If you have thousands of pages or if the process of moving things involves any manual work, prioritize the pages so you’re not doing useless work. Follow the rest of the steps in this process.
Next, let’s get a list of all the pages so we can preserve the SEO value and keep the pages that matter.
If you want to create a list of all the URLs on your website so you can consider the SEO rank and traffic of every possible page, there are a few ways to do it.
There are many tools that “crawl” websites, creating a list of pages that should potentially be carried over to the new site. Some of these are free (Xenu Link Sleuth) and some are paid (Screaming Frog).
But these tools often show false positives, or URLs that aren’t pages at all. For example, if you find a “page” called www.webaddress.com/blogtag, ask yourself: is this a page of content or just a leftover URL created by the CMS? Use common sense and remove anything that’s not an actual page.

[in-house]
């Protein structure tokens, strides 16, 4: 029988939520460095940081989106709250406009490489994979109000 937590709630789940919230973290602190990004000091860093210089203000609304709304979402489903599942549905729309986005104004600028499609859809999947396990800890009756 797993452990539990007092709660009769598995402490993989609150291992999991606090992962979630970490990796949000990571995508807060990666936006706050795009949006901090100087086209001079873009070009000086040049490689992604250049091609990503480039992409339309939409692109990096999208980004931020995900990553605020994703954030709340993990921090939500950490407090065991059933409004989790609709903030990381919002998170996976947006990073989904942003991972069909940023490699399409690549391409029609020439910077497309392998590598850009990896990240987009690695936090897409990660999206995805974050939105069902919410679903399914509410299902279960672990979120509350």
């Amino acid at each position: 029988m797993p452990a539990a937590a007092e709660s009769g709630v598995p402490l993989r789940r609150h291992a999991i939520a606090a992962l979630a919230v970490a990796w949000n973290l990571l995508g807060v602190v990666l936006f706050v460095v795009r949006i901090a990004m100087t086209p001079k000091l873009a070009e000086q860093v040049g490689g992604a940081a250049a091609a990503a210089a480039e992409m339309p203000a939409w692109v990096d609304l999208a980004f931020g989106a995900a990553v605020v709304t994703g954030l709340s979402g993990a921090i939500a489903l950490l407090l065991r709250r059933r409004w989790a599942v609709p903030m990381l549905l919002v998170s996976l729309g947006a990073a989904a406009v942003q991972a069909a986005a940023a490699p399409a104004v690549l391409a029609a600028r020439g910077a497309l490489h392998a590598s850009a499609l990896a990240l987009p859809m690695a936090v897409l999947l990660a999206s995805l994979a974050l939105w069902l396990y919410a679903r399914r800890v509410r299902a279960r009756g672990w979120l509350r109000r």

You can also skip the crawl tools and go straight to Google Analytics. The pages you find here are the pages that matter. These are the ones that get traffic, so they’re likely the ones that rank. And if Analytics is setup properly, you won’t miss a thing.
Here’s how to export a list of your pages from Google Analytics.
Go to Behavior > Site Content > All Pages (Note: Landing Pages is also a useful report to find pages getting traffic from search)
In the “show rows” dropdown under the table of data, change it 5000 (assuming your site has that many pages)
Click Export > CSV in the header
If your site has more than 5000 pages, Analytics doesn’t make it easy to export them all. But there’s a workaround: change the query string in your browser’s address bar. For example, if you want to export the top 10,000 pages, change the number at the end of that long, garbled URL in the address bar, so this…
…and you’ll download 10000 records instead of 5000. Sneaky, right?
Now you have a list of all of your pages according to Analytics. But really, most of these have no traffic and no SEO value. So let’s narrow down our list and focus on just those pages that matter.
There are a two places to find the pages that are already ranking. Really, these tools don’t find pages, they find phrases. So it’s up to you to connect the dots and find the corresponding page for each phrase. But usually, it’s obvious.
Here are our two favorite tools:
Google Analytics Queries Report (free)